I was once climbing a route in the Red River Gorge that has a funky slab bulge section in the beginning. This section launched directly into a slightly overhanging, crimpy, run-out crux. The first couple of moves on the crux weren’t necessarily heinous, but the holds were small, the moves big and you were over your bolt with a threatening slab-whipper looming before you clipped the next. When I was working the route, I had done that section clean a bazillion times and was nervous about the following section where the actual crux moves kicked on.

This particular time I had suggested vigilance to my belayer before I got on (as a warning to “stay with me in that section”). I shook out on the slab and then launched in moving quickly and confidently. Right before I got to the clip before the real crux, my belayer said, “You’re good, don’t be scared.” And then, as if that were a magic password, my elbows shot to the sky and all I could hear in my mind was the word scared. Naturally, I got scared, got pumped, fumbled my feet and took the slab whipper.

4. Think of Confidence and Fear As Something You Can Control

Probably the most enlightening piece of material that worked for me is this: Think of fear and confidence as something you can control.

The best method for me to do it is imagine that my fear and confidence is a switch: up is confident and down is fearful. Mentally (I actually picture myself doing it), I flip the switch up to turn the confidence on. Once I mentally flip the switch, I won’t allow the irrational thoughts of fear back in. It sounds so stupid, but I promise it works.

5. Believe and Visualize

Seeing (in your mind) yourself doing a particular move confidently and perfectly over and over again is very powerful, even if you’ve never done the move. Similar to the idea of visualizing yourself “flipping the switch” for confidence, if you visualized yourself executing a move enough times, then the next time you get to the crux, your second-nature, go-to mental picture as you reel up for the move will be of yourself sticking it.

6. Baby Steps and Reassurance

Prove to yourself your fear is irrational and take baby steps. Perhaps you are scared of falling. Next time you go climbing, then, climb up and take at the bolt before the crux. Then climb a move and let go, taking a fall. Then, climb to the next hold and fall. Do this a few times, so you can experience that fall and can mentally reassure yourself that it’s not so bad.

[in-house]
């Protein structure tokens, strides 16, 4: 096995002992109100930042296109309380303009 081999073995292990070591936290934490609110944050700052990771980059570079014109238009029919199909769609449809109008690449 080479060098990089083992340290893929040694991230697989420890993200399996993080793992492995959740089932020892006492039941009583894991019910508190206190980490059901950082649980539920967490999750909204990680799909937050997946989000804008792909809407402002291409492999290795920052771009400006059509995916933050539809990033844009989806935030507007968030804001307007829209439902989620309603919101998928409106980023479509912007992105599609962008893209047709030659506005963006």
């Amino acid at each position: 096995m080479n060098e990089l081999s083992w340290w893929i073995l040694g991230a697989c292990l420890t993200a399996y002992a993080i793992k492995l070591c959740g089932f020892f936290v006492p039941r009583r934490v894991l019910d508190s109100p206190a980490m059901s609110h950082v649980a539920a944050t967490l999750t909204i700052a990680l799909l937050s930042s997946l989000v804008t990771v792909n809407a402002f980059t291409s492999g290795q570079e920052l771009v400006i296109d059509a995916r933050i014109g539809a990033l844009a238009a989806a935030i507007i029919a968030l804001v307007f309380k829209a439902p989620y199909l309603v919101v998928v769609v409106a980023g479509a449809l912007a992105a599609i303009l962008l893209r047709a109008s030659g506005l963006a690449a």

Also, get external reassurance. Just a week ago, I went climbing at the Near Trapps. My climbing partner suggested a route and when I looked it up in the guidebook it was a 5.12R. Normally, I would look at this, nix it and go on to peruse other routes; however, my belayer had climbed it and said that the protection was very good, despite the R rating. So I went for it. The first half of the climb I proceeded cautiously, perhaps too cautiously, taking much too long fiddling with my gear and sewing up every little wonky pocket and horizontal. I thought only of the crux: two crimps and a “big” move to a jug. When I got to the crux, I clipped a fix pin and backed it up with two small cams—basically, I built an anchor. I procrastinated for a while by checking and re-checking my placements. Then, finally, decided to go. I grabbed the two crimps, committed to the move and launched. Unfortunately, I came up shy of the hold and took the winger. I screamed a horrific, high-pitched scream. But, the fall was fine. When I got on the route a second time, I was no longer thinking about the crux and falling.

Mental training often gets overlooked for things like campus boards, fingerboards or doing four by fours. There is a place for that, of course. But you can have the strength of an ox and still not send because your fear and confidence in climbing are holding you back. So add a few mental training exercises and remember the old saying, “The best climber is the one having the most fun.”

Here’s a little bio about Whitney and a taste of her badassery on rock and in life. 

About Whitney

Whitney_Boland_150Whitney Boland is freelance writer and copywriter that currently lives outside of New Paltz, New York. Whitney has been climbing for over 13 years; though she might not be the boldest climber around, she has broken through barriers in her personal climbing that have helped her become a more rounded climber. She has redpointed up to 5.14a (sport), V10, and 5.13 (trad). She is on the Black Diamond, Sterling and La Sportiva ambassador teams.

To learn more about Whitney, check out her website at